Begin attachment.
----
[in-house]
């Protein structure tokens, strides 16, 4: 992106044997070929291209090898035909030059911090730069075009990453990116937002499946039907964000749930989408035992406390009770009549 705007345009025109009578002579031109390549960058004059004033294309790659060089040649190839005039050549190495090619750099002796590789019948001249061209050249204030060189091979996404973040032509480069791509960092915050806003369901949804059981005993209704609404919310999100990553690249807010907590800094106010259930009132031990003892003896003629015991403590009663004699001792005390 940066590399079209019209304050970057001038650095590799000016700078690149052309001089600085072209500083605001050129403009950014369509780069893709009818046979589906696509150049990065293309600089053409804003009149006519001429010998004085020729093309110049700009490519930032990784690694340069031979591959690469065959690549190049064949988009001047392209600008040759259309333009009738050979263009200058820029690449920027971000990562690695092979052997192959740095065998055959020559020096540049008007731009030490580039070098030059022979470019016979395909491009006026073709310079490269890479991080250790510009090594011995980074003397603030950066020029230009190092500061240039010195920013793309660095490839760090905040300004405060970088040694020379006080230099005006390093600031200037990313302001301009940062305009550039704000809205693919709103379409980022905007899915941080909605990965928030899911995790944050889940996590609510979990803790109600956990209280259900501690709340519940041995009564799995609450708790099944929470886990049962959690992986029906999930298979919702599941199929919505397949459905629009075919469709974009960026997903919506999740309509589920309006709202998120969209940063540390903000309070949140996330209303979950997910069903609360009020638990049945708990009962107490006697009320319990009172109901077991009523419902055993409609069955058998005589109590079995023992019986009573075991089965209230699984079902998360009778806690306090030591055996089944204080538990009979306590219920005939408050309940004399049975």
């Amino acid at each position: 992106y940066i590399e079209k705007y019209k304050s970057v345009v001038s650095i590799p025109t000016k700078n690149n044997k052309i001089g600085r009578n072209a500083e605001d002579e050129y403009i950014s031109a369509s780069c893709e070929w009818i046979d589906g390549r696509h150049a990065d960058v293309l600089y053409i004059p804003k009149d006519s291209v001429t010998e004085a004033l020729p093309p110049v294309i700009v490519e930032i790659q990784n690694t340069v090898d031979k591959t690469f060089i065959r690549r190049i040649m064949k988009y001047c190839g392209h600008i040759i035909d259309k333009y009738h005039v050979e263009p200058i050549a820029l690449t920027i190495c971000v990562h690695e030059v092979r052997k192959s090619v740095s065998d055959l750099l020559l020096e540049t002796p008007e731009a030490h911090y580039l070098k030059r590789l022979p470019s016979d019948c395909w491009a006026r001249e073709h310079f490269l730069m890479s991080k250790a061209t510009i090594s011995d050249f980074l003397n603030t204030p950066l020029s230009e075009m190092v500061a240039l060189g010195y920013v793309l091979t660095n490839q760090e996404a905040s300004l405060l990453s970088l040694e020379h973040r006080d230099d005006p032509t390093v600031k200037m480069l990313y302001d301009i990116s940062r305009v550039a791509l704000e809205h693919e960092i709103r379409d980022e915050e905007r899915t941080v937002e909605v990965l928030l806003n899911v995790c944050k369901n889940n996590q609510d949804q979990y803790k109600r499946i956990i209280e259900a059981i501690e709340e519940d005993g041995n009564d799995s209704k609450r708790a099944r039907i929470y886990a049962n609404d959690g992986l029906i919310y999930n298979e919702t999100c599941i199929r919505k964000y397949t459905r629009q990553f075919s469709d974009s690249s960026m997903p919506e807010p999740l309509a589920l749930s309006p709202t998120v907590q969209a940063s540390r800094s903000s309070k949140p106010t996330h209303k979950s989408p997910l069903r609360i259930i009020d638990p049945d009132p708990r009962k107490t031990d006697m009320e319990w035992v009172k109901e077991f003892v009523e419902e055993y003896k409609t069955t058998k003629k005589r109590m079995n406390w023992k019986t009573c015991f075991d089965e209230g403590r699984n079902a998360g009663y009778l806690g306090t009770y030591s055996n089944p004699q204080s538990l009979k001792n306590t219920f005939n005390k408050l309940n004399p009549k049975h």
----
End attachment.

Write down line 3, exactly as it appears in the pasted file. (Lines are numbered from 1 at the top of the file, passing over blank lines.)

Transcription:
């Amino acid at each position: 992106y940066i590399e079209k705007y019209k304050s970057v345009v001038s650095i590799p025109t000016k700078n690149n044997k052309i001089g600085r009578n072209a500083e605001d002579e050129y403009i950014s031109a369509s780069c893709e070929w009818i046979d589906g390549r696509h150049a990065d960058v293309l600089y053409i004059p804003k009149d006519s291209v001429t010998e004085a004033l020729p093309p110049v294309i700009v490519e930032i790659q990784n690694t340069v090898d031979k591959t690469f060089i065959r690549r190049i040649m064949k988009y001047c190839g392209h600008i040759i035909d259309k333009y009738h005039v050979e263009p200058i050549a820029l690449t920027i190495c971000v990562h690695e030059v092979r052997k192959s090619v740095s065998d055959l750099l020559l020096e540049t002796p008007e731009a030490h911090y580039l070098k030059r590789l022979p470019s016979d019948c395909w491009a006026r001249e073709h310079f490269l730069m890479s991080k250790a061209t510009i090594s011995d050249f980074l003397n603030t204030p950066l020029s230009e075009m190092v500061a240039l060189g010195y920013v793309l091979t660095n490839q760090e996404a905040s300004l405060l990453s970088l040694e020379h973040r006080d230099d005006p032509t390093v600031k200037m480069l990313y302001d301009i990116s940062r305009v550039a791509l704000e809205h693919e960092i709103r379409d980022e915050e905007r899915t941080v937002e909605v990965l928030l806003n899911v995790c944050k369901n889940n996590q609510d949804q979990y803790k109600r499946i956990i209280e259900a059981i501690e709340e519940d005993g041995n009564d799995s209704k609450r708790a099944r039907i929470y886990a049962n609404d959690g992986l029906i919310y999930n298979e919702t999100c599941i199929r919505k964000y397949t459905r629009q990553f075919s469709d974009s690249s960026m997903p919506e807010p999740l309509a589920l749930s309006p709202t998120v907590q969209a940063s540390r800094s903000s309070k949140p106010t996330h209303k979950s989408p997910l069903r609360i259930i009020d638990p049945d009132p708990r009962k107490t031990d006697m009320e319990w035992v009172k109901e077991f003892v009523e419902e055993y003896k409609t069955t058998k003629k005589r109590m079995n406390w023992k019986t009573c015991f075991d089965e209230g403590r699984n079902a998360g009663y009778l806690g306090t009770y030591s055996n089944p004699q204080s538990l009979k001792n306590t219920f005939n005390k408050l309940n004399p009549k049975h």